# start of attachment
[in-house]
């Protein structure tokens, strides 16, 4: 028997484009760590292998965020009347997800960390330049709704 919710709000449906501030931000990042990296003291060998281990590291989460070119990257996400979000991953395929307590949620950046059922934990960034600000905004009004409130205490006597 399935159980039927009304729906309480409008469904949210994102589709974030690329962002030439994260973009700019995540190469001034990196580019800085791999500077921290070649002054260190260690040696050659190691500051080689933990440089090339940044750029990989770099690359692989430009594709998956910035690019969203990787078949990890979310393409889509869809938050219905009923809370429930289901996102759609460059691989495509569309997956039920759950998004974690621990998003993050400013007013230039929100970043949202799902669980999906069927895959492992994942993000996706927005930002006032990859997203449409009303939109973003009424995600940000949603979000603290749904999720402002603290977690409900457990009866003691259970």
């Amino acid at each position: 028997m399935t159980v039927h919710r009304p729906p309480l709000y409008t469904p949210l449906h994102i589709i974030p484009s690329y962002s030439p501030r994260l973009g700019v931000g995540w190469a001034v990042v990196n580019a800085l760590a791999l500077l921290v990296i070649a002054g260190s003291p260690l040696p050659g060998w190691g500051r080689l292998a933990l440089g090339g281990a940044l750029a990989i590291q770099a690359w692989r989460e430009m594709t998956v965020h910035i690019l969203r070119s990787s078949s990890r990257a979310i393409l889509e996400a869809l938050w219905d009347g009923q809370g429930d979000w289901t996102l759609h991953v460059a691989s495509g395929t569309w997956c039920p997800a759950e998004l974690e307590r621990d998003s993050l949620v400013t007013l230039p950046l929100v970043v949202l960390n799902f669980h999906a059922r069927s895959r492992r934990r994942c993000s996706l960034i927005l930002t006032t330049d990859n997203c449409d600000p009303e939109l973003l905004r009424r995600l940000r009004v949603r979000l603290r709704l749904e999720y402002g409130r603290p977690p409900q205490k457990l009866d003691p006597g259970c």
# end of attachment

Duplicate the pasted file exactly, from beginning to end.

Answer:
[in-house]
């Protein structure tokens, strides 16, 4: 028997484009760590292998965020009347997800960390330049709704 919710709000449906501030931000990042990296003291060998281990590291989460070119990257996400979000991953395929307590949620950046059922934990960034600000905004009004409130205490006597 399935159980039927009304729906309480409008469904949210994102589709974030690329962002030439994260973009700019995540190469001034990196580019800085791999500077921290070649002054260190260690040696050659190691500051080689933990440089090339940044750029990989770099690359692989430009594709998956910035690019969203990787078949990890979310393409889509869809938050219905009923809370429930289901996102759609460059691989495509569309997956039920759950998004974690621990998003993050400013007013230039929100970043949202799902669980999906069927895959492992994942993000996706927005930002006032990859997203449409009303939109973003009424995600940000949603979000603290749904999720402002603290977690409900457990009866003691259970």
């Amino acid at each position: 028997m399935t159980v039927h919710r009304p729906p309480l709000y409008t469904p949210l449906h994102i589709i974030p484009s690329y962002s030439p501030r994260l973009g700019v931000g995540w190469a001034v990042v990196n580019a800085l760590a791999l500077l921290v990296i070649a002054g260190s003291p260690l040696p050659g060998w190691g500051r080689l292998a933990l440089g090339g281990a940044l750029a990989i590291q770099a690359w692989r989460e430009m594709t998956v965020h910035i690019l969203r070119s990787s078949s990890r990257a979310i393409l889509e996400a869809l938050w219905d009347g009923q809370g429930d979000w289901t996102l759609h991953v460059a691989s495509g395929t569309w997956c039920p997800a759950e998004l974690e307590r621990d998003s993050l949620v400013t007013l230039p950046l929100v970043v949202l960390n799902f669980h999906a059922r069927s895959r492992r934990r994942c993000s996706l960034i927005l930002t006032t330049d990859n997203c449409d600000p009303e939109l973003l905004r009424r995600l940000r009004v949603r979000l603290r709704l749904e999720y402002g409130r603290p977690p409900q205490k457990l009866d003691p006597g259970c």